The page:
‘Today we’re eating meat!’
As a prolonged heat wave destroyed their corn crops, families in the Honduran section of the Dry Corridor struggle to meet their food needs.
More than 65,000 families lost their crops as a result of the drought in the Dry Corridor of Honduras, leading the Government to issue an emergency decree for the 74 affected communities.
María Electicia, her husband Noé (whom she met when she was 15 years old) and their children are one of the affected families. The village where they live, Panasacarán, lies in one of the poorest municipalities in the department of Valle, southern Honduras, which is part of Central America’s Dry Corridor.
Migrating to find work
Although they lived in poverty, they always had food on the table, says María Electicia, but it began to become very scarce after the drought.
Noé invested all their savings in planting maize. They had planned to use part of the harvest for their own consumption and sell the rest. “It never rained, the maize never grew, and we lost everything,” says María Electicia.
“We had to leave our little house to find some work, since everything that Noé had planted had been lost.”
It was a hard blow. María Electicia and Noé left their house and children, and headed to the mountains in Catacamas, in the department of Olancho, where they harvested coffee for a month.
There, they were paid 25 lempiras (US$1.00) per gallon of coffee. In one day of work, the couple picked between five and six gallons (US$6.00), but food and bus fares to the fields ate up most of their earnings. This is often the case: according to WFP research, a poor family uses on average up to 63 percent of its income for the purchase of food.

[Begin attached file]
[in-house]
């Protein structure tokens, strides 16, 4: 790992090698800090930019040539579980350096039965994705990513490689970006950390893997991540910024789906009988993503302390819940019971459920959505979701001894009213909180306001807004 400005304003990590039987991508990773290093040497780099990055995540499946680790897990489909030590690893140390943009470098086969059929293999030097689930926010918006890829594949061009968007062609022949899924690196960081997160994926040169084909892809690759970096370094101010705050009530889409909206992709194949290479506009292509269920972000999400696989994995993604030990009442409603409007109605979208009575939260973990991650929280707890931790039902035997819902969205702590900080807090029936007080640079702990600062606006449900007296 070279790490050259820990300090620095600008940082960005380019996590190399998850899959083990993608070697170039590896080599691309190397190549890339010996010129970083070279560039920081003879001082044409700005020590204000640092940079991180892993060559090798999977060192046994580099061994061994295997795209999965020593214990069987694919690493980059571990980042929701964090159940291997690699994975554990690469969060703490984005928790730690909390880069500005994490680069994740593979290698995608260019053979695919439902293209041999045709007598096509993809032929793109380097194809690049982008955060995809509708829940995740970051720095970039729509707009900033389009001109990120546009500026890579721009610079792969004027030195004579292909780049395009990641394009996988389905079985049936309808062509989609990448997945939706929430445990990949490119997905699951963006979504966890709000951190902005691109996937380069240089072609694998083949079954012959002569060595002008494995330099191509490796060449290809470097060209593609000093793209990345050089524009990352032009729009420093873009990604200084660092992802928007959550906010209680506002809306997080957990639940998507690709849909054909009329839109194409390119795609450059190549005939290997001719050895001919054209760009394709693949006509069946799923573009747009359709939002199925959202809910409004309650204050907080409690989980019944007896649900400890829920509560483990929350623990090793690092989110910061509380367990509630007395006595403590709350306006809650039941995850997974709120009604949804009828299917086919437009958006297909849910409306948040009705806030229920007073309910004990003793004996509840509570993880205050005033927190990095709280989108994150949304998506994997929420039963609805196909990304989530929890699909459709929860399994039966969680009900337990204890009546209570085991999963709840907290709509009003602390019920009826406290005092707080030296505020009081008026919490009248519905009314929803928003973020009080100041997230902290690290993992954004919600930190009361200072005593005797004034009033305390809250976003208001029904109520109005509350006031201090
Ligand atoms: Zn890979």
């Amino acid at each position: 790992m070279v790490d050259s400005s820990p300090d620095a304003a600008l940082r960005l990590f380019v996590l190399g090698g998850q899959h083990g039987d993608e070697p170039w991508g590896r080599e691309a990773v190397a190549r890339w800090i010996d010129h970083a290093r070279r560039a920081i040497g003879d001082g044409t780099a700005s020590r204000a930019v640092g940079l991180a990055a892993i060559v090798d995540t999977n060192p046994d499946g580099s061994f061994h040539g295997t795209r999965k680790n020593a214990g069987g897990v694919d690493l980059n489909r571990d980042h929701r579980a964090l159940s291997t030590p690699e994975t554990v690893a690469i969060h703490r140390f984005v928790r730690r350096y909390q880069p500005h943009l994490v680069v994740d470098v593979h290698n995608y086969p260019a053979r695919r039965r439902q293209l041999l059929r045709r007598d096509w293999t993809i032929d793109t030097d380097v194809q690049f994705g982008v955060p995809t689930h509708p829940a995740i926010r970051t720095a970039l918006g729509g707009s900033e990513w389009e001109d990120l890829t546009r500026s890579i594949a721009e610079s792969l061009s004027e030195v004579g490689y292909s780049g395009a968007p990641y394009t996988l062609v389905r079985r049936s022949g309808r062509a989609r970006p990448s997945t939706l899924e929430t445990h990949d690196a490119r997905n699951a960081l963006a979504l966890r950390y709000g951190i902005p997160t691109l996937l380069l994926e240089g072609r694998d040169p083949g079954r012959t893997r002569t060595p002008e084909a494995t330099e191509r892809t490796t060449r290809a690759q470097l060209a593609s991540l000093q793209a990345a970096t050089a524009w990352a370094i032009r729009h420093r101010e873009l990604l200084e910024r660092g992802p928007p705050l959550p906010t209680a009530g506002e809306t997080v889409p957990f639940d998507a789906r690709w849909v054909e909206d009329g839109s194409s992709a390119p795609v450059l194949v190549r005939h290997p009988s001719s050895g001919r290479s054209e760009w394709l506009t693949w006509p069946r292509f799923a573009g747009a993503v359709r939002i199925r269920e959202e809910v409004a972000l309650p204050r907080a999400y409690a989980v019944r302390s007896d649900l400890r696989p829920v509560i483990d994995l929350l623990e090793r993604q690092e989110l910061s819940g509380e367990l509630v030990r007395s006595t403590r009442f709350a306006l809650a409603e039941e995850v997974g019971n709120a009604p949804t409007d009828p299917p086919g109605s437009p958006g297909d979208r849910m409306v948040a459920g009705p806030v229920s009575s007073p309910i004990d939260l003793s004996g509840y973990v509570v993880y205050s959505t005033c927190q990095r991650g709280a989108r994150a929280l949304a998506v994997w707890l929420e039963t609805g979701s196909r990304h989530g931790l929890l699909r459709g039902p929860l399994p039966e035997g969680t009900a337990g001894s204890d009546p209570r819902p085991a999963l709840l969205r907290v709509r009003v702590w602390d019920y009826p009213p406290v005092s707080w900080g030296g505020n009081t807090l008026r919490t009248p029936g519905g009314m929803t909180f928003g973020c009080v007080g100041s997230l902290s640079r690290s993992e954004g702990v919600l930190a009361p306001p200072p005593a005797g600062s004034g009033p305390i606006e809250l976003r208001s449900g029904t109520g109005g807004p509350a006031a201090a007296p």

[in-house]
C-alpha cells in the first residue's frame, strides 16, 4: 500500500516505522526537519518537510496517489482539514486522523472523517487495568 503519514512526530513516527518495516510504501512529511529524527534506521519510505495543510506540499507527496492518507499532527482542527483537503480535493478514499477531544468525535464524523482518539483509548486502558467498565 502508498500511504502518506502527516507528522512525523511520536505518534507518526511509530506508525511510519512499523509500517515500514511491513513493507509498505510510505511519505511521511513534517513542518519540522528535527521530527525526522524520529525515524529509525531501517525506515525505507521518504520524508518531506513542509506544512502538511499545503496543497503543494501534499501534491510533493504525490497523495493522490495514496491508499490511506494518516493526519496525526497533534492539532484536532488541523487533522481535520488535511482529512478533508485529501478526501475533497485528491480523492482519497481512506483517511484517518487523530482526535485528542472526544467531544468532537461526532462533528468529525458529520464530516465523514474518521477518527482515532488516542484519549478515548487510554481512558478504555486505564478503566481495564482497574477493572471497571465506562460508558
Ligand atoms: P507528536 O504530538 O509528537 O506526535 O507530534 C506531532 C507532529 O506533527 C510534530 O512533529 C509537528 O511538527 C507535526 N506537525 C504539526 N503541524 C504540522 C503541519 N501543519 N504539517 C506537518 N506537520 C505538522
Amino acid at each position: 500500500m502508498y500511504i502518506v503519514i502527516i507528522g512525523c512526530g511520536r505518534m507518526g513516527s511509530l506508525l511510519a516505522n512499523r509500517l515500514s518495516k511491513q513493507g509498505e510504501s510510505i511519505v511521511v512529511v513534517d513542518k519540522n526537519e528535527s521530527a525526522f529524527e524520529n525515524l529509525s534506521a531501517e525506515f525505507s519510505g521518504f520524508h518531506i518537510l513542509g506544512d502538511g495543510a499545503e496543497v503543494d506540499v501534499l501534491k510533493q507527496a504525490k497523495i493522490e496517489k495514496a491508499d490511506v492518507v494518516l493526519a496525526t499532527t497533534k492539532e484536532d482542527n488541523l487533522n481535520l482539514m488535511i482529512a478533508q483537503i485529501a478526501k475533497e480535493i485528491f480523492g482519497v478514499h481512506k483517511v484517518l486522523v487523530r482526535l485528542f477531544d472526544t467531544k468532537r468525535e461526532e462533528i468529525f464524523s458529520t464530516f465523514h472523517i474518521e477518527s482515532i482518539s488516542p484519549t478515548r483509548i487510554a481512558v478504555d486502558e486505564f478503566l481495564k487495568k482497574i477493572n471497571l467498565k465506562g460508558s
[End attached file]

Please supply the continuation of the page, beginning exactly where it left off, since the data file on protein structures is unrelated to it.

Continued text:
After the coffee harvest, they returned to their village, but “the situation in Panasacarán is very difficult, because there is no work here”, explains María Electicia.
The World Food Programme (WFP) and the Government of Honduras, with support from the Government of Germany, are providing food assistance to 11,350 affected families in Panasacarán through cash transfers.
Made possible thanks to a contribution of EUR 1.1 million from the German Government, the cash transfers allow families to buy the food they need, pay for school supplies and cover other important needs.
María Electicia is just back from grocery shopping. “It has been a blessing for my family and today we will eat meat!,” she exclaims with a big smile. The family has not had meat for three whole months.
Since there is no electricity in her community — not to mention a refrigerator — María Electicia places the meat she has bought outdoors to dry, which will preserve it for later consumption.
“Thanks to this money, we have not only bought the food that my family needs, but we also some new notebooks so that the children can go to school,” says Noé. He is anxious for the rain to return, so he will able to sow new crops again.
Story written by Hetze Tosta
Translation by Virginie Laplante